Research clearly shows that advanced classes help high-achieving students to learn more than they do in homogeneous classes. Research also clearly shows that moving high-achieving students through school more rapidly than other students helps them learn more than if they're not accelerated. The detrimental effects on other students, after taking the top 2 to 10% out and putting them in advanced classes, have not been clearly demonstrated through research, though such effects are often given as the reason for not advancing high achievers here in the US. On the other hand, remedial classes for low-achievers have been shown to have detrimental effects on the students who are placed in them. Taking the top half of students away might be like creating a remedial class for the bottom half. It seems to me that that would show detrimental effects, but I don't know research on this because we don't do it much here anymore. I think advanced classes, advanced schools within schools, and even advanced high schools (such as key schools if I understand the concept correctly) are good ideas. Of course in an unfair economic system, such as ours, the benefits of such classes and schools go disproportionately to students from middle- and upper-class socioeconomic families. There should be concerted efforts to identify and develop the abilities of poor children. Our schools for the poorest children provide only a rudimentary education. I don't know how these schools compare with lower tier high schools in China. I don't think we should spend more money on high-achieving students in high school than we do on low-achieving students, however. When I said there should be advanced classes and special schools for high achievers, I didn't mean that. They should be funded at levels comparable to other classes and schools. The extra cost is in just having extra classes and extra schools. I do want to stress that the research is overwhelming that high-achieving students benefit from advanced classes and/or acceleration. Not to provide those is to hold these students back.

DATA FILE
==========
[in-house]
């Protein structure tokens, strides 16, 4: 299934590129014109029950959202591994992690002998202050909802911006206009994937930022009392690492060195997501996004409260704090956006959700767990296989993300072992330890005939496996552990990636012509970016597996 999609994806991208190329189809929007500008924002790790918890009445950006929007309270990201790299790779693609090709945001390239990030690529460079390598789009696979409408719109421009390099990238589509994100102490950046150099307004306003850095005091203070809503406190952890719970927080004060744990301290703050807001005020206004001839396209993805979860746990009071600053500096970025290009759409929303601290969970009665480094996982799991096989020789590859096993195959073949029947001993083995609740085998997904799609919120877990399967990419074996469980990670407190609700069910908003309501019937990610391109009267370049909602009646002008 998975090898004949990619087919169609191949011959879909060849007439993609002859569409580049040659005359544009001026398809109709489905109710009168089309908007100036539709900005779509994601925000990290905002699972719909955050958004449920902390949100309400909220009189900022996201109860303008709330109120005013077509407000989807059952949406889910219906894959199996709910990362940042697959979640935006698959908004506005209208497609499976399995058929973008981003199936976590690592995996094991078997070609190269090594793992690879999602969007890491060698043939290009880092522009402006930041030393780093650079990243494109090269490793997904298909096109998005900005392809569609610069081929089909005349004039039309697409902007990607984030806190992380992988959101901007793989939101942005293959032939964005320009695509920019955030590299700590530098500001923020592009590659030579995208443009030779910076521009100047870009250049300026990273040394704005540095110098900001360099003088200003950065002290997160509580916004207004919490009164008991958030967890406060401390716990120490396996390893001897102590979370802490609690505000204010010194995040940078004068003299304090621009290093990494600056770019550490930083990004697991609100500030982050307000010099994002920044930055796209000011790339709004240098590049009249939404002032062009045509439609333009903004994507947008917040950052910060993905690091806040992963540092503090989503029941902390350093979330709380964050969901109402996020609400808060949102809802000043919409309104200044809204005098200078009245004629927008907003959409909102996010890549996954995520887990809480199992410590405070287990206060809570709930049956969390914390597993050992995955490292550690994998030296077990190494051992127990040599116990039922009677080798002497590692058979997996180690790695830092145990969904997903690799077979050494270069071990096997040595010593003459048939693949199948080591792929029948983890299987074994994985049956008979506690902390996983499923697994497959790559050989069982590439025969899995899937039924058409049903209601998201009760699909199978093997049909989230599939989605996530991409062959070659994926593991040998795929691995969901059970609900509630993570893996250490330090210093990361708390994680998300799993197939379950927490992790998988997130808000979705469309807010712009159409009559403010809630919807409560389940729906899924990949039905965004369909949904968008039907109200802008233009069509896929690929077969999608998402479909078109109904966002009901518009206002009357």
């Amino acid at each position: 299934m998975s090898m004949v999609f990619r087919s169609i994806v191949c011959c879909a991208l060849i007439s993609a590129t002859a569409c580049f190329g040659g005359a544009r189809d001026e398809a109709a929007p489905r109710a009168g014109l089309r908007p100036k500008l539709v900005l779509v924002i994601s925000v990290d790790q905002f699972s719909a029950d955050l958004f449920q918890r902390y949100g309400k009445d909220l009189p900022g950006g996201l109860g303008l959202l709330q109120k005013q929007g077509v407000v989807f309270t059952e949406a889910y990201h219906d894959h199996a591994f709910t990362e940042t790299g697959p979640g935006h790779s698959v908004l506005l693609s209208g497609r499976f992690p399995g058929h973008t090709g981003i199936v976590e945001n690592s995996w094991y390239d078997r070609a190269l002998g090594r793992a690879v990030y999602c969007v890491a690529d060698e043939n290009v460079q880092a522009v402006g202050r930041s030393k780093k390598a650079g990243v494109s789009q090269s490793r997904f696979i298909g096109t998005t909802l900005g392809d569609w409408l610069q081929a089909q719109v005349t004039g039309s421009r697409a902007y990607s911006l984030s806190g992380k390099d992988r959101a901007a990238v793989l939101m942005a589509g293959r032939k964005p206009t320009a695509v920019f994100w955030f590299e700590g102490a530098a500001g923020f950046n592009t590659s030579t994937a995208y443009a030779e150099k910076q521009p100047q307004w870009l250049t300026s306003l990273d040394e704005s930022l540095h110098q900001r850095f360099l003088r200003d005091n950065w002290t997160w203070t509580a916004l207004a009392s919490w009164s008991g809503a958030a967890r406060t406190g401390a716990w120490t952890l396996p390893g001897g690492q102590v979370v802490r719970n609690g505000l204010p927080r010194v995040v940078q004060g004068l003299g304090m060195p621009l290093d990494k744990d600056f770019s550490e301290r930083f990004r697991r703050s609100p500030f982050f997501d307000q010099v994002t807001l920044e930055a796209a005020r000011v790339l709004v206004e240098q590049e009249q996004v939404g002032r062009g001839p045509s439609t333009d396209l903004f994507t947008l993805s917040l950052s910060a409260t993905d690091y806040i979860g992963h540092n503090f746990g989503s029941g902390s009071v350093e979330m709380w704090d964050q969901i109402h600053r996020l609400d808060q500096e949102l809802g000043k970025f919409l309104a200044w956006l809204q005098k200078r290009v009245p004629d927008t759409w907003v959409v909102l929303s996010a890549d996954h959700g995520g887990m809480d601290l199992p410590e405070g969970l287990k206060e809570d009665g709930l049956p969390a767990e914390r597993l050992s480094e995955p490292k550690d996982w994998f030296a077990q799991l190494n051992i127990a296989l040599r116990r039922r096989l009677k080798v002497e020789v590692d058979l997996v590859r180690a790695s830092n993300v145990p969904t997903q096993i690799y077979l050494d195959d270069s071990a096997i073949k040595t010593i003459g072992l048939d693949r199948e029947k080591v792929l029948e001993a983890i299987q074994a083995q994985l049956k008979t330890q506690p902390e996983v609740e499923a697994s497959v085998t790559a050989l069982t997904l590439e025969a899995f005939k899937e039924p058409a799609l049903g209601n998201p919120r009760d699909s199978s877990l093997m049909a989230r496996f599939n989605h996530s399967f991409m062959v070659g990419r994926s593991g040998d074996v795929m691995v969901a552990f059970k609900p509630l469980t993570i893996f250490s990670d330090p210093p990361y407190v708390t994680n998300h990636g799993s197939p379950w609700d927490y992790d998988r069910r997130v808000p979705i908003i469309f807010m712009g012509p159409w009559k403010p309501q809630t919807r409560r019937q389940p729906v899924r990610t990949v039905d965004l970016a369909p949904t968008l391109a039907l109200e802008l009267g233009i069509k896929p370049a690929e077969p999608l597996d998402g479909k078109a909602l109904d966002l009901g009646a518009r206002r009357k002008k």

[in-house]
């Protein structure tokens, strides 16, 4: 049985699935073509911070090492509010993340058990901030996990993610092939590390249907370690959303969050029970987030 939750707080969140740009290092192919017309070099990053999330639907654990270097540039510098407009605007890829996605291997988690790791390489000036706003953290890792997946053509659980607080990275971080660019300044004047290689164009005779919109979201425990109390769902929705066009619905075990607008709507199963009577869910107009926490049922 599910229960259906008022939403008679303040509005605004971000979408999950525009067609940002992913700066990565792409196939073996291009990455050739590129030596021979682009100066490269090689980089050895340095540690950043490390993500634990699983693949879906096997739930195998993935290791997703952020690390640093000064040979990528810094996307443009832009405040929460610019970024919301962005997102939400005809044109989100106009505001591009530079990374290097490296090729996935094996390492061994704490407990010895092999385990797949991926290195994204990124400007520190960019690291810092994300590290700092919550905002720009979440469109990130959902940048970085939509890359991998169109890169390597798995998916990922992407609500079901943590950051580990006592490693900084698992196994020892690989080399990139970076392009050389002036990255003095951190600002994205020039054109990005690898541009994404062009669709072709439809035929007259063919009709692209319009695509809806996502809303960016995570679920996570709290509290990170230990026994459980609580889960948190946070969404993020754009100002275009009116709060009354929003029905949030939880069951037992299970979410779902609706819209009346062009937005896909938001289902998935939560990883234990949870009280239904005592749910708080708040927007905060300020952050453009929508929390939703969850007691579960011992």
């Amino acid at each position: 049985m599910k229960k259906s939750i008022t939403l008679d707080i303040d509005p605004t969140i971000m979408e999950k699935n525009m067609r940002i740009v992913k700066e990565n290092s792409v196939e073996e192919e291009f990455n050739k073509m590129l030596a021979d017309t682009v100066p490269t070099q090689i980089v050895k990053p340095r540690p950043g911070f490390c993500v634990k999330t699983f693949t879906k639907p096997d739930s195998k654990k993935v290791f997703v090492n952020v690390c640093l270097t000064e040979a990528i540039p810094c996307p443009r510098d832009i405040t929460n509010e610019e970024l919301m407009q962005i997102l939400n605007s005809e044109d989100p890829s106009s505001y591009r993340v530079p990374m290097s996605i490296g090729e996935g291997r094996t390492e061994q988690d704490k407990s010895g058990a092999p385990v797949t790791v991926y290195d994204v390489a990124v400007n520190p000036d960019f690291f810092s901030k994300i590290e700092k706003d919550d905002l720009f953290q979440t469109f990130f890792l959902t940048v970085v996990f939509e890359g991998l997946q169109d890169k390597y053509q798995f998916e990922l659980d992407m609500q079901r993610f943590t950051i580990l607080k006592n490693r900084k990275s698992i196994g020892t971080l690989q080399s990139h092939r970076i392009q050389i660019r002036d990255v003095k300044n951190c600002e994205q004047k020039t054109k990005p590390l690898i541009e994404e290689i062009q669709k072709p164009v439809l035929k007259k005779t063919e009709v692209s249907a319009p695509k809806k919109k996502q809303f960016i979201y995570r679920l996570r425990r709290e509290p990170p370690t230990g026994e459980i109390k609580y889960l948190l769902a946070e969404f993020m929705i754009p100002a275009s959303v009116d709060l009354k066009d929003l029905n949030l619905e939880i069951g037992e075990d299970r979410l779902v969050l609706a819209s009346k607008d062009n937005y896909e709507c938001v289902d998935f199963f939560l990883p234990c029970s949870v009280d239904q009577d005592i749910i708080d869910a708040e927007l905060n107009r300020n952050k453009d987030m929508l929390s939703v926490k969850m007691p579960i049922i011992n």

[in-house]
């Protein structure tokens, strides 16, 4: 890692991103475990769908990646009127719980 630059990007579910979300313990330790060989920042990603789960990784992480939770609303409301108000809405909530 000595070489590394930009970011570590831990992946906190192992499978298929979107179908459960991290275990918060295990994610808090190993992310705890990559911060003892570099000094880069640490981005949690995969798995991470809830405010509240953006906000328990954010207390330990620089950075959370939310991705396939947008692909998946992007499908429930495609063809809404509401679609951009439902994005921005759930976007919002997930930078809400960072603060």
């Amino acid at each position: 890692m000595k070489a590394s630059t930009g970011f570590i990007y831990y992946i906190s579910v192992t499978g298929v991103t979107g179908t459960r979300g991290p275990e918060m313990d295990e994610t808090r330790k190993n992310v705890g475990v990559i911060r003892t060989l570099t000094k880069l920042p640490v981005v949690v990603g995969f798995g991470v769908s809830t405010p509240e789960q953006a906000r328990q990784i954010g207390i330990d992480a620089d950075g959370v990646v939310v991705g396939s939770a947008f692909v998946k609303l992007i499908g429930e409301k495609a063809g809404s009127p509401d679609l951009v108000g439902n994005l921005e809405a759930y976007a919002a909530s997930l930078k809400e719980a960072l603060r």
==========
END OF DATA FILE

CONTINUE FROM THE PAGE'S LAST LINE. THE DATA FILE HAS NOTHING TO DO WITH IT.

Question: Speaking of student achievement in the secondary system, it seemed that the secondary education system in China performs better than the US system (judging from test scores). However, the US college education is still unparalleled in the world. Is this mainly a money/resource issue or does it have more to do with deeper cultural or structural factors? In other words, why those countries that are successful in secondary education can't extend the trend to the college level? For instance, why are there more Americans winning the Nobel Prizes if student averagely perform poorly in their secondary schools?

I do see this success as having to do with resources put into colleges and universities; but I don’t have research to support my opinion. I don’t know how much money is spent in other countries, maybe it’s comparable. Here, we spend in Ohio, for example, about $9,500 on average per year for each K-12 student. One Ohio university says that it spends on average about $23,000 for each college student for year. This is probably typical in the US (but not for the top schools like Carnegie Mellon, Stanford, Harvard, etc., which spend much more per student.) I don’t know how these amount compare in the economies of other countries. But they are probably not the key to the success on indicators such as Nobel Prizes and major research successes. The key there is grant money, public and private, and research support for professors who are considered to be exceptional in their knowledge and creativity (especially in fields of importance to science and business.) Money for up-to-date facilities, such as laboratories and computer facilities, must be part of the US success. But keeping research professors happy by allowing them to teach mostly within their major area of interest may be part of the high quality in US universities. Really, I’m speaking in ignorance on this topic because I’m so unfamiliar with universities in other countries.